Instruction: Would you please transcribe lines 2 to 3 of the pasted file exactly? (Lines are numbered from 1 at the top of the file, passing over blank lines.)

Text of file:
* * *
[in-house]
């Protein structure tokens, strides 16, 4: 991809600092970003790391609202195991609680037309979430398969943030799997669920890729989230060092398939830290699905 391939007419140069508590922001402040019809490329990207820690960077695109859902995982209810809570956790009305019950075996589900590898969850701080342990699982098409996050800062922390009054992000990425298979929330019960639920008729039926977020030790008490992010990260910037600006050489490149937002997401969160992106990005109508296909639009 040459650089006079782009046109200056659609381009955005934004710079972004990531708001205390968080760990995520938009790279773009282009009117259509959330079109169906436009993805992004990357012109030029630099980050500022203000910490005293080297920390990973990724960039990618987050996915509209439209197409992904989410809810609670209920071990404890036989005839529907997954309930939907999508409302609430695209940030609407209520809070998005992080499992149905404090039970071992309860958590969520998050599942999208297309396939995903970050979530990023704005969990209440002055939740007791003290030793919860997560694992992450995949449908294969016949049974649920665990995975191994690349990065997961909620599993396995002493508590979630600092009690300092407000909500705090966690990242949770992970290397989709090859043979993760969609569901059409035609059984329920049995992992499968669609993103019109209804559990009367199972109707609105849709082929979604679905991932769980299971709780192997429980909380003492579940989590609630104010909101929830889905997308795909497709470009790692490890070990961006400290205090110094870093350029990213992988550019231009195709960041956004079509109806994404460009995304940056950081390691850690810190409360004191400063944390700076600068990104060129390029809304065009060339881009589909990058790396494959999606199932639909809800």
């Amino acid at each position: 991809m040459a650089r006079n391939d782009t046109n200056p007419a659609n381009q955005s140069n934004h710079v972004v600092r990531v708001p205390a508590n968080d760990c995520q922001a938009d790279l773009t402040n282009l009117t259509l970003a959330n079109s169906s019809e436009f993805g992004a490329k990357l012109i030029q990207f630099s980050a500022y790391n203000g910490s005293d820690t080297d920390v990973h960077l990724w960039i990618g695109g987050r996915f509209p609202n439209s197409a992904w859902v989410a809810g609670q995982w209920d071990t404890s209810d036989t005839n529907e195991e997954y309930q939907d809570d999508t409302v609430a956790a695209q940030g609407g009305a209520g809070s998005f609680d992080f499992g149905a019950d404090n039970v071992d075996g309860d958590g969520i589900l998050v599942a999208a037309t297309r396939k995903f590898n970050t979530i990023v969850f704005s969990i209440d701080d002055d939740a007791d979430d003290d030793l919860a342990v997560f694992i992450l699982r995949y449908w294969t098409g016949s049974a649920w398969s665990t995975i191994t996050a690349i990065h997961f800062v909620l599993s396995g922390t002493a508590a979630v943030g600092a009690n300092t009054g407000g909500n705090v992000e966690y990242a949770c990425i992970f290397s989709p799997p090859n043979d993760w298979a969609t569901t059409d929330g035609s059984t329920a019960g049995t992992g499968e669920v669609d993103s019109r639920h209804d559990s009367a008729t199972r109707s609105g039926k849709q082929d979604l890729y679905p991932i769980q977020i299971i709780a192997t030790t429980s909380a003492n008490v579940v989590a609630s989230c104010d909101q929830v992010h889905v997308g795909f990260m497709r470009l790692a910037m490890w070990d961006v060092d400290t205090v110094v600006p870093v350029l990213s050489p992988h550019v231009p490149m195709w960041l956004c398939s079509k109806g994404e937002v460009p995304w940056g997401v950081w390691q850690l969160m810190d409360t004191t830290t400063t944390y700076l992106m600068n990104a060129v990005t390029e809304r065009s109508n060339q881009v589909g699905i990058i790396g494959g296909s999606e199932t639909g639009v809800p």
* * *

């Protein structure tokens, strides 16, 4: 991809600092970003790391609202195991609680037309979430398969943030799997669920890729989230060092398939830290699905 391939007419140069508590922001402040019809490329990207820690960077695109859902995982209810809570956790009305019950075996589900590898969850701080342990699982098409996050800062922390009054992000990425298979929330019960639920008729039926977020030790008490992010990260910037600006050489490149937002997401969160992106990005109508296909639009 040459650089006079782009046109200056659609381009955005934004710079972004990531708001205390968080760990995520938009790279773009282009009117259509959330079109169906436009993805992004990357012109030029630099980050500022203000910490005293080297920390990973990724960039990618987050996915509209439209197409992904989410809810609670209920071990404890036989005839529907997954309930939907999508409302609430695209940030609407209520809070998005992080499992149905404090039970071992309860958590969520998050599942999208297309396939995903970050979530990023704005969990209440002055939740007791003290030793919860997560694992992450995949449908294969016949049974649920665990995975191994690349990065997961909620599993396995002493508590979630600092009690300092407000909500705090966690990242949770992970290397989709090859043979993760969609569901059409035609059984329920049995992992499968669609993103019109209804559990009367199972109707609105849709082929979604679905991932769980299971709780192997429980909380003492579940989590609630104010909101929830889905997308795909497709470009790692490890070990961006400290205090110094870093350029990213992988550019231009195709960041956004079509109806994404460009995304940056950081390691850690810190409360004191400063944390700076600068990104060129390029809304065009060339881009589909990058790396494959999606199932639909809800």
């Amino acid at each position: 991809m040459a650089r006079n391939d782009t046109n200056p007419a659609n381009q955005s140069n934004h710079v972004v600092r990531v708001p205390a508590n968080d760990c995520q922001a938009d790279l773009t402040n282009l009117t259509l970003a959330n079109s169906s019809e436009f993805g992004a490329k990357l012109i030029q990207f630099s980050a500022y790391n203000g910490s005293d820690t080297d920390v990973h960077l990724w960039i990618g695109g987050r996915f509209p609202n439209s197409a992904w859902v989410a809810g609670q995982w209920d071990t404890s209810d036989t005839n529907e195991e997954y309930q939907d809570d999508t409302v609430a956790a695209q940030g609407g009305a209520g809070s998005f609680d992080f499992g149905a019950d404090n039970v071992d075996g309860d958590g969520i589900l998050v599942a999208a037309t297309r396939k995903f590898n970050t979530i990023v969850f704005s969990i209440d701080d002055d939740a007791d979430d003290d030793l919860a342990v997560f694992i992450l699982r995949y449908w294969t098409g016949s049974a649920w398969s665990t995975i191994t996050a690349i990065h997961f800062v909620l599993s396995g922390t002493a508590a979630v943030g600092a009690n300092t009054g407000g909500n705090v992000e966690y990242a949770c990425i992970f290397s989709p799997p090859n043979d993760w298979a969609t569901t059409d929330g035609s059984t329920a019960g049995t992992g499968e669920v669609d993103s019109r639920h209804d559990s009367a008729t199972r109707s609105g039926k849709q082929d979604l890729y679905p991932i769980q977020i299971i709780a192997t030790t429980s909380a003492n008490v579940v989590a609630s989230c104010d909101q929830v992010h889905v997308g795909f990260m497709r470009l790692a910037m490890w070990d961006v060092d400290t205090v110094v600006p870093v350029l990213s050489p992988h550019v231009p490149m195709w960041l956004c398939s079509k109806g994404e937002v460009p995304w940056g997401v950081w390691q850690l969160m810190d409360t004191t830290t400063t944390y700076l992106m600068n990104a060129v990005t390029e809304r065009s109508n060339q881009v589909g699905i990058i790396g494959g296909s999606e199932t639909g639009v809800p």